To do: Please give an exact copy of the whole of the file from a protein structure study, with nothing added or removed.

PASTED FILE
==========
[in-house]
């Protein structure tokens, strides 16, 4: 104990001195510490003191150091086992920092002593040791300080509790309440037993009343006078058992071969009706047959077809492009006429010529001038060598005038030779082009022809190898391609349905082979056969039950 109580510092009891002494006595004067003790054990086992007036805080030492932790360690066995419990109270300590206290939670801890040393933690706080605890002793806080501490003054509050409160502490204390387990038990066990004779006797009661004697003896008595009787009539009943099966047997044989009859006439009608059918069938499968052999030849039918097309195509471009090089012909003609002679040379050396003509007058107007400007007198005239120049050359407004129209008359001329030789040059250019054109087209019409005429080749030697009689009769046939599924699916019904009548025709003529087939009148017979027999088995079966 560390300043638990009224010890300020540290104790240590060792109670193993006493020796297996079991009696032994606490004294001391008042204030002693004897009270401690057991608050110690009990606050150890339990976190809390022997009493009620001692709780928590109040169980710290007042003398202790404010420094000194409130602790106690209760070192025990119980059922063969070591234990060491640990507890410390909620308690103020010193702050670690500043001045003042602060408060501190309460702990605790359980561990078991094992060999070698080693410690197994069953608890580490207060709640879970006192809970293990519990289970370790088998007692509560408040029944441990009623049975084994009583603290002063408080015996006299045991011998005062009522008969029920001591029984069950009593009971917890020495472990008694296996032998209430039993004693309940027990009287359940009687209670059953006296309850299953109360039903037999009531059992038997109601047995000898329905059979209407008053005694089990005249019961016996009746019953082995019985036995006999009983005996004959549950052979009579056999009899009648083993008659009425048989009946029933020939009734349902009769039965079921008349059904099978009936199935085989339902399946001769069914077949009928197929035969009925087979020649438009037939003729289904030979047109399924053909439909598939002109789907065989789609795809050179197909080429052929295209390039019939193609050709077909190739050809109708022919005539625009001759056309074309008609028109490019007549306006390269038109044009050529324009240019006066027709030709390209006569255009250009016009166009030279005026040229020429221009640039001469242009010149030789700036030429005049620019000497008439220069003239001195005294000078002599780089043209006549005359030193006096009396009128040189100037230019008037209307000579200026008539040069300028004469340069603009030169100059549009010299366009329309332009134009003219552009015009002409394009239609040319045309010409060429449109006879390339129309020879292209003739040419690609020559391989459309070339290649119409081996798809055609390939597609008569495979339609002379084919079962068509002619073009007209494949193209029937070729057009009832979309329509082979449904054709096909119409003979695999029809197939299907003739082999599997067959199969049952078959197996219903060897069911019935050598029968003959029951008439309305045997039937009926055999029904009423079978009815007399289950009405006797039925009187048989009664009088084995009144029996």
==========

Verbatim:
[in-house]
């Protein structure tokens, strides 16, 4: 104990001195510490003191150091086992920092002593040791300080509790309440037993009343006078058992071969009706047959077809492009006429010529001038060598005038030779082009022809190898391609349905082979056969039950 109580510092009891002494006595004067003790054990086992007036805080030492932790360690066995419990109270300590206290939670801890040393933690706080605890002793806080501490003054509050409160502490204390387990038990066990004779006797009661004697003896008595009787009539009943099966047997044989009859006439009608059918069938499968052999030849039918097309195509471009090089012909003609002679040379050396003509007058107007400007007198005239120049050359407004129209008359001329030789040059250019054109087209019409005429080749030697009689009769046939599924699916019904009548025709003529087939009148017979027999088995079966 560390300043638990009224010890300020540290104790240590060792109670193993006493020796297996079991009696032994606490004294001391008042204030002693004897009270401690057991608050110690009990606050150890339990976190809390022997009493009620001692709780928590109040169980710290007042003398202790404010420094000194409130602790106690209760070192025990119980059922063969070591234990060491640990507890410390909620308690103020010193702050670690500043001045003042602060408060501190309460702990605790359980561990078991094992060999070698080693410690197994069953608890580490207060709640879970006192809970293990519990289970370790088998007692509560408040029944441990009623049975084994009583603290002063408080015996006299045991011998005062009522008969029920001591029984069950009593009971917890020495472990008694296996032998209430039993004693309940027990009287359940009687209670059953006296309850299953109360039903037999009531059992038997109601047995000898329905059979209407008053005694089990005249019961016996009746019953082995019985036995006999009983005996004959549950052979009579056999009899009648083993008659009425048989009946029933020939009734349902009769039965079921008349059904099978009936199935085989339902399946001769069914077949009928197929035969009925087979020649438009037939003729289904030979047109399924053909439909598939002109789907065989789609795809050179197909080429052929295209390039019939193609050709077909190739050809109708022919005539625009001759056309074309008609028109490019007549306006390269038109044009050529324009240019006066027709030709390209006569255009250009016009166009030279005026040229020429221009640039001469242009010149030789700036030429005049620019000497008439220069003239001195005294000078002599780089043209006549005359030193006096009396009128040189100037230019008037209307000579200026008539040069300028004469340069603009030169100059549009010299366009329309332009134009003219552009015009002409394009239609040319045309010409060429449109006879390339129309020879292209003739040419690609020559391989459309070339290649119409081996798809055609390939597609008569495979339609002379084919079962068509002619073009007209494949193209029937070729057009009832979309329509082979449904054709096909119409003979695999029809197939299907003739082999599997067959199969049952078959197996219903060897069911019935050598029968003959029951008439309305045997039937009926055999029904009423079978009815007399289950009405006797039925009187048989009664009088084995009144029996």